b increase the capacity and the responsibility at local level for the missing persons issue, while ensuring a strong international oversight of this process with a view to guaranteeing its implementation in the most impartial and professional way;
4 encourage the United Nations Children’s Fund (Unicef) to develop a special assistance programme for parents of missing children.
The Assembly also calls on the governments of member states to:
1 assist the countries concerned to achieve the objectives, expressed in paragraphs 10 and 11;
2 support the initiatives of the United Nations working group drafting a legally binding international instrument to protect people from enforced disappearance;
3 raise public awareness of the problem of missing persons as a fundamental concern of international humanitarian law and human rights law and encourage the mass media to attract the public’s attention to this problem and to the needs of families of missing persons;
4 provide financial and technical assistance to the countries and/or official bodies concerned for exhumation and identification processes;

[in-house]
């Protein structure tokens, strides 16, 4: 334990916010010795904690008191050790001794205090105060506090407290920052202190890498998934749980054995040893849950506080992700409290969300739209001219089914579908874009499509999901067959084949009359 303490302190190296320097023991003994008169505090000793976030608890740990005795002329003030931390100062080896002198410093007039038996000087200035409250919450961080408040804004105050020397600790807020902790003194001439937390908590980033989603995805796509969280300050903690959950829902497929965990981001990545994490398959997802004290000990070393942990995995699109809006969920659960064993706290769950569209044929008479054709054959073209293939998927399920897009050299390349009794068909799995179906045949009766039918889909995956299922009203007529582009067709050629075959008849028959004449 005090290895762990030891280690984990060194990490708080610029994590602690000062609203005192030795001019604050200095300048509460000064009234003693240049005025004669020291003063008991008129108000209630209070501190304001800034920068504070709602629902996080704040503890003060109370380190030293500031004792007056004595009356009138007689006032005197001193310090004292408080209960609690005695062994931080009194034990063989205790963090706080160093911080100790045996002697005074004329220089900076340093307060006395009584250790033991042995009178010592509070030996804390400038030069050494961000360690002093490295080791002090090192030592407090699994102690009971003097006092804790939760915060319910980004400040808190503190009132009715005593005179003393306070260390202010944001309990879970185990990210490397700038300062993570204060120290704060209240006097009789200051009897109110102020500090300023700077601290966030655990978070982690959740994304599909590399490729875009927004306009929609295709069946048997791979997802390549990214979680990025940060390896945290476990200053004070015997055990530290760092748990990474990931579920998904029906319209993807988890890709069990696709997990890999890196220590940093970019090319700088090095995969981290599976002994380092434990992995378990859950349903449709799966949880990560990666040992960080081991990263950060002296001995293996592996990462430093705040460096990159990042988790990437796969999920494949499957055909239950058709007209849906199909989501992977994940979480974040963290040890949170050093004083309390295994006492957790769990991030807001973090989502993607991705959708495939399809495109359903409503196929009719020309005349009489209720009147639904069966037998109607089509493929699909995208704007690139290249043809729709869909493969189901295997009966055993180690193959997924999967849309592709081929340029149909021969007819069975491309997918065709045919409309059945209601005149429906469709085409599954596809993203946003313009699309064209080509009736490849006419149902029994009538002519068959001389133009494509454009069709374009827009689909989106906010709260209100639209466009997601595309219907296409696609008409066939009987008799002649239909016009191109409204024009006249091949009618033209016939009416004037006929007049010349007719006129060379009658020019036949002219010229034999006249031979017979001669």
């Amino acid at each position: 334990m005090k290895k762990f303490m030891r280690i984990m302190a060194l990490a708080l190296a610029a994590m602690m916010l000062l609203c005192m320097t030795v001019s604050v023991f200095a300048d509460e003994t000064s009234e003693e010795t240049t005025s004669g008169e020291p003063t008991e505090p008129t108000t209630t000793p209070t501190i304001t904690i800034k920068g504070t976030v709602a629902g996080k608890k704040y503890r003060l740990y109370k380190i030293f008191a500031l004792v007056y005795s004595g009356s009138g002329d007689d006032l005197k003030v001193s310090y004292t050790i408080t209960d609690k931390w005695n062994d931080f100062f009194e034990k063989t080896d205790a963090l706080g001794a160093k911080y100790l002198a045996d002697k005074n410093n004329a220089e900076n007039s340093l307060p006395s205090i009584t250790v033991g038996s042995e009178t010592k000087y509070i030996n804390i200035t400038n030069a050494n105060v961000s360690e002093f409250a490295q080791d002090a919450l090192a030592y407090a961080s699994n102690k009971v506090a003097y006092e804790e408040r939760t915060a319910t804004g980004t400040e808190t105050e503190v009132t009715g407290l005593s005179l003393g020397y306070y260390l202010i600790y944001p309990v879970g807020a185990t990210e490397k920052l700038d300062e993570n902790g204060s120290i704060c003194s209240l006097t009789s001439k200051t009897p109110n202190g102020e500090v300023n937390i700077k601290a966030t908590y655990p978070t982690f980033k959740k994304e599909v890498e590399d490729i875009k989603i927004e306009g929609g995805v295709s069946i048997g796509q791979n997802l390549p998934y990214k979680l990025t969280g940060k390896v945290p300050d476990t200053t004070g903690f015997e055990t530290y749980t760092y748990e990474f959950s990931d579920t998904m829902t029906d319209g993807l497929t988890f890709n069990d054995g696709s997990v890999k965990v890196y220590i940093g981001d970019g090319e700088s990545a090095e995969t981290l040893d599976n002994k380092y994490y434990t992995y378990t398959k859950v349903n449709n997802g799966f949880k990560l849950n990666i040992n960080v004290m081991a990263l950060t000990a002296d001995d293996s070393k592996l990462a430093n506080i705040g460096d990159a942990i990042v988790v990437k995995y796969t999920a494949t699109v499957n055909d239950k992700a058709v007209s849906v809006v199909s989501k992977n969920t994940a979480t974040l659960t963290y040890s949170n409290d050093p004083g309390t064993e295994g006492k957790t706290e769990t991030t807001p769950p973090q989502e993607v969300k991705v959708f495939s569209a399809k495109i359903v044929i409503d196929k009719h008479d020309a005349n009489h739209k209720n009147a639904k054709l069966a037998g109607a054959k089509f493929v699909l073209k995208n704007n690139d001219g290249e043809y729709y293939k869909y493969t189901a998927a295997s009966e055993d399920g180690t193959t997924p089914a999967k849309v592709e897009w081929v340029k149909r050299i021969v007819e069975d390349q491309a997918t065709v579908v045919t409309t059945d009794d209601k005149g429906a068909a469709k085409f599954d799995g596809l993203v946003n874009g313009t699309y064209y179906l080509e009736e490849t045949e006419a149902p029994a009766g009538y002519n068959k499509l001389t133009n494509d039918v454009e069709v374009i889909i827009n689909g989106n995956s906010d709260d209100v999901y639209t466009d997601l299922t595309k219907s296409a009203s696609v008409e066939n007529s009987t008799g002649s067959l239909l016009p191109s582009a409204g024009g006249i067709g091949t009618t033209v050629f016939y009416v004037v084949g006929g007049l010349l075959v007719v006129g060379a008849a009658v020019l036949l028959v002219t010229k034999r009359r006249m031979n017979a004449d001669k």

5 support the activities of the ICRC in according capacity-building assistance to the authorities of the countries concerned in solving the problem of missing persons;
6 encourage the ICMP and the ICRC to transfer their expertise to national institutions and to train national specialists in forensic and tracing techniques;
7 facilitate the collection of ante-mortem data by taking blood samples from families of missing persons living in Europe;
8 encourage the ICMP to improve their exchange of information with the Croatian authorities in order to speed up the process of identification of exhumed bodies;
9 provide financial assistance to the associations of the families of missing persons and non-governmental organisations tracing missing persons.
The Assembly requests that the Council of Europe Commissioner for Human Rights continue to follow the issue of missing persons in the Balkans and, in particular, in Serbia and Montenegro and Kosovo with the aim of examining the human rights situation of families of missing persons who disappeared on the territory of Kosovo.
The Assembly further calls on the Council of Europe Development Bank to positively consider the financing of possible project requests in Bosnia and Herzegovina, Croatia and Serbia and Montenegro in favour of the families of missing persons, with particular emphasis on providing housing and on the creation of a central database on missing persons in the region.